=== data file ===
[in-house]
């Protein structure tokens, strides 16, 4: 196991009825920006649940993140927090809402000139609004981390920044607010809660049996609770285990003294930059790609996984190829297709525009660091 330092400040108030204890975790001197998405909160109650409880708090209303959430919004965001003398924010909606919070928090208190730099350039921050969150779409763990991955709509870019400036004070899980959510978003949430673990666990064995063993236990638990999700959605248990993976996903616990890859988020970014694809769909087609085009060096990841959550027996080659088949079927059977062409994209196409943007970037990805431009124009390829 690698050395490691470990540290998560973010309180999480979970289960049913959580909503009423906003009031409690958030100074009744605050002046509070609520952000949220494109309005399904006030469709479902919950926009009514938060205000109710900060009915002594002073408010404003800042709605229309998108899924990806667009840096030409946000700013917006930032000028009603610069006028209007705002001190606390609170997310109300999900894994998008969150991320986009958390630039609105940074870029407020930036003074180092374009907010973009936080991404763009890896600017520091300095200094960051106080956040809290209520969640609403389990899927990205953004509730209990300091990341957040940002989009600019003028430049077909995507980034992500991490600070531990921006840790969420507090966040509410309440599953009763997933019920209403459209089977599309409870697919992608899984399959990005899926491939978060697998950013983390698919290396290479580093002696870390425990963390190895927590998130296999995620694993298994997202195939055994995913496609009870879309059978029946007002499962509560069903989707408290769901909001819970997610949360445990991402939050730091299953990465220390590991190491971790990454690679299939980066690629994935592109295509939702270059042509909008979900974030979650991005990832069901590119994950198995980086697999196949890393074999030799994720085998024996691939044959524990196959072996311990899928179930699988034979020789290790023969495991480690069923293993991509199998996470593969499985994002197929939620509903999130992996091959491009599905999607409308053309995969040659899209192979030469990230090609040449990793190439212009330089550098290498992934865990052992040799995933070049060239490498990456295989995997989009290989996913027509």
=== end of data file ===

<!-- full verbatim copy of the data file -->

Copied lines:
[in-house]
């Protein structure tokens, strides 16, 4: 196991009825920006649940993140927090809402000139609004981390920044607010809660049996609770285990003294930059790609996984190829297709525009660091 330092400040108030204890975790001197998405909160109650409880708090209303959430919004965001003398924010909606919070928090208190730099350039921050969150779409763990991955709509870019400036004070899980959510978003949430673990666990064995063993236990638990999700959605248990993976996903616990890859988020970014694809769909087609085009060096990841959550027996080659088949079927059977062409994209196409943007970037990805431009124009390829 690698050395490691470990540290998560973010309180999480979970289960049913959580909503009423906003009031409690958030100074009744605050002046509070609520952000949220494109309005399904006030469709479902919950926009009514938060205000109710900060009915002594002073408010404003800042709605229309998108899924990806667009840096030409946000700013917006930032000028009603610069006028209007705002001190606390609170997310109300999900894994998008969150991320986009958390630039609105940074870029407020930036003074180092374009907010973009936080991404763009890896600017520091300095200094960051106080956040809290209520969640609403389990899927990205953004509730209990300091990341957040940002989009600019003028430049077909995507980034992500991490600070531990921006840790969420507090966040509410309440599953009763997933019920209403459209089977599309409870697919992608899984399959990005899926491939978060697998950013983390698919290396290479580093002696870390425990963390190895927590998130296999995620694993298994997202195939055994995913496609009870879309059978029946007002499962509560069903989707408290769901909001819970997610949360445990991402939050730091299953990465220390590991190491971790990454690679299939980066690629994935592109295509939702270059042509909008979900974030979650991005990832069901590119994950198995980086697999196949890393074999030799994720085998024996691939044959524990196959072996311990899928179930699988034979020789290790023969495991480690069923293993991509199998996470593969499985994002197929939620509903999130992996091959491009599905999607409308053309995969040659899209192979030469990230090609040449990793190439212009330089550098290498992934865990052992040799995933070049060239490498990456295989995997989009290989996913027509």